“One study of “the puzzling aspect of retirement behavior known as ‘unretirement’” found that 82 percent of retirees who returned to work anticipated doing so all along and weren’t forced to do so by financial shocks, poor planning, or lack of savings. For the small minority who unexpectedly returned to work, the evidence suggests they did so because retirement was less satisfying than expected. That same study found that about half of retirees followed nontraditional paths of retirement in that they did not exit the labor force permanently.

Another RAND study determined that Americans are better prepared for retirement than most people think, with about 71 percent of Americans ages 66–69 having adequate resources to retire. Researchers reached this conclusion by looking at how much people consume in their retirement, rather than how much of their working income they will replace through Social Security and other resources. They found that, even as people live longer, healthier lives, they eventually slow down and need less income to support this less-active lifestyle.”

+1 Book I’m reading this week: James O’Dea – Conscious Activist

Award-winning author James O’Dea has created a handbook for those interested in Sacred Activism, a fusing spiritual knowledge with radical action. O’Dea outlines the polarities between the inner path of spiritual growth and the outer path of social activism, concluding that the two must co-exist in equal weighting so that the human race can become a compassionate force for good.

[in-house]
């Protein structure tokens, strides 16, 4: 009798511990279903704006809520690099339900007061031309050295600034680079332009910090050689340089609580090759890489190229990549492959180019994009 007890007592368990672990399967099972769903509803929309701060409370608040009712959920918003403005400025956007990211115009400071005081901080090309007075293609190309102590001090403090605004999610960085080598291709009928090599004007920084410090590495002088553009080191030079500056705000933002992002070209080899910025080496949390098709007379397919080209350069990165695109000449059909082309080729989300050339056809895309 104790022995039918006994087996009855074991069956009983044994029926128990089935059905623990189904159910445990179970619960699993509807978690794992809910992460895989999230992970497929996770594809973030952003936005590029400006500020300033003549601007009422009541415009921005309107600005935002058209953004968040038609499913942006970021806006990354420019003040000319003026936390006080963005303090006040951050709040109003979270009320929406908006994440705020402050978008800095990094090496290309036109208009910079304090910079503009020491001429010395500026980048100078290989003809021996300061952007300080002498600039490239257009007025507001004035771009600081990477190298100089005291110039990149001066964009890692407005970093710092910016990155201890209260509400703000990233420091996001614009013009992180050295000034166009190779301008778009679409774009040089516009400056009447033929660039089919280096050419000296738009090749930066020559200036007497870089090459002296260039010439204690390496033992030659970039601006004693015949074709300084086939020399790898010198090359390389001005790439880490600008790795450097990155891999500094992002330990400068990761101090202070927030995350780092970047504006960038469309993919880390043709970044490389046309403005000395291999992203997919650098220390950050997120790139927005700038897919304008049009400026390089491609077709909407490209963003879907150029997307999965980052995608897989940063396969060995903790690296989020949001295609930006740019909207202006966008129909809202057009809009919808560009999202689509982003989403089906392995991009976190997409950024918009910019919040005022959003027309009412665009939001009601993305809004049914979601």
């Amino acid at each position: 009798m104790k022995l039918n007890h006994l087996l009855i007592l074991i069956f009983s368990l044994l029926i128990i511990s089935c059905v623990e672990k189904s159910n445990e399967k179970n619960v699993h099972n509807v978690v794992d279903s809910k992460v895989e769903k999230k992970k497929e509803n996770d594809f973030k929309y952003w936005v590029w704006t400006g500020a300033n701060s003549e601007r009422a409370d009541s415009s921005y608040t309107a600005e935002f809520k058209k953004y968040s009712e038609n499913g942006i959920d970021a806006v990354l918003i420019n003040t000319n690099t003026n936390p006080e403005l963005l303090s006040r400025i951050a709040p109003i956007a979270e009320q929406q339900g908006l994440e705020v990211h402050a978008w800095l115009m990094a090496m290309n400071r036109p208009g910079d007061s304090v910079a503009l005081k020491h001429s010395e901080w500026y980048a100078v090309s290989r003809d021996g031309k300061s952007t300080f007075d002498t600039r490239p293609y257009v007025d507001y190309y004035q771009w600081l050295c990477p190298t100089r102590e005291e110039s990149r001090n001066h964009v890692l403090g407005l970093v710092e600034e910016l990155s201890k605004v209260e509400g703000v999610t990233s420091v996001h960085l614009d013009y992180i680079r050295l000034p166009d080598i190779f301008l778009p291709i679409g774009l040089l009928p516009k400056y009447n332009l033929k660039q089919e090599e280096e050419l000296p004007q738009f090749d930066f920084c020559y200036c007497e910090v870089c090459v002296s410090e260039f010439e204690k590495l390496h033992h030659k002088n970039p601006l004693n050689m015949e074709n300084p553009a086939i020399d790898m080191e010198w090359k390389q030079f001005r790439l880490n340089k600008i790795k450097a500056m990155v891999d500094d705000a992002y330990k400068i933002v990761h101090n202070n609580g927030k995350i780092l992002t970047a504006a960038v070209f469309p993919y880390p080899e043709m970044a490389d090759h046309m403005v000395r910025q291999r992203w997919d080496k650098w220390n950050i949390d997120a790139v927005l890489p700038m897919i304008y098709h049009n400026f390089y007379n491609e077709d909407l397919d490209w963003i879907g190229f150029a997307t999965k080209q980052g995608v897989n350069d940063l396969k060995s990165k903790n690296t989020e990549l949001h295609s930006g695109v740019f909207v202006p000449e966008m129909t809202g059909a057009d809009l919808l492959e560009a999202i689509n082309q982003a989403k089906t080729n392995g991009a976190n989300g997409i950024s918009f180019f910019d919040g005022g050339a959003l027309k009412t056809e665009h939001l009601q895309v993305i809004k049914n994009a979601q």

James O’Dea is author of The Conscious Activist, Cultivating Peace, Soul Awakening Practice (June 2017) and other acclaimed works. James is a former President of the Institute of Noetic Sciences, Washington office director of Amnesty International and CEO of the Seva Foundation. He worked with the Middle East Council of Churches in Beirut during a time of war and massacre and lived in Turkey for five years during civil upheaval and coup d’etat.
He has taught peacebuilding to over a thousand students in 30 countries. He has also conducted frontline social healing dialogues around the world. He is a member of The Evolutionary Leaders group and on the Advisory Board of The Peace Alliance and Kosmos Journal. James also mentors emerging leaders. He is an Honorary Fellow of the Laszlo New Paradigm Institute. James is both an activist and mystic.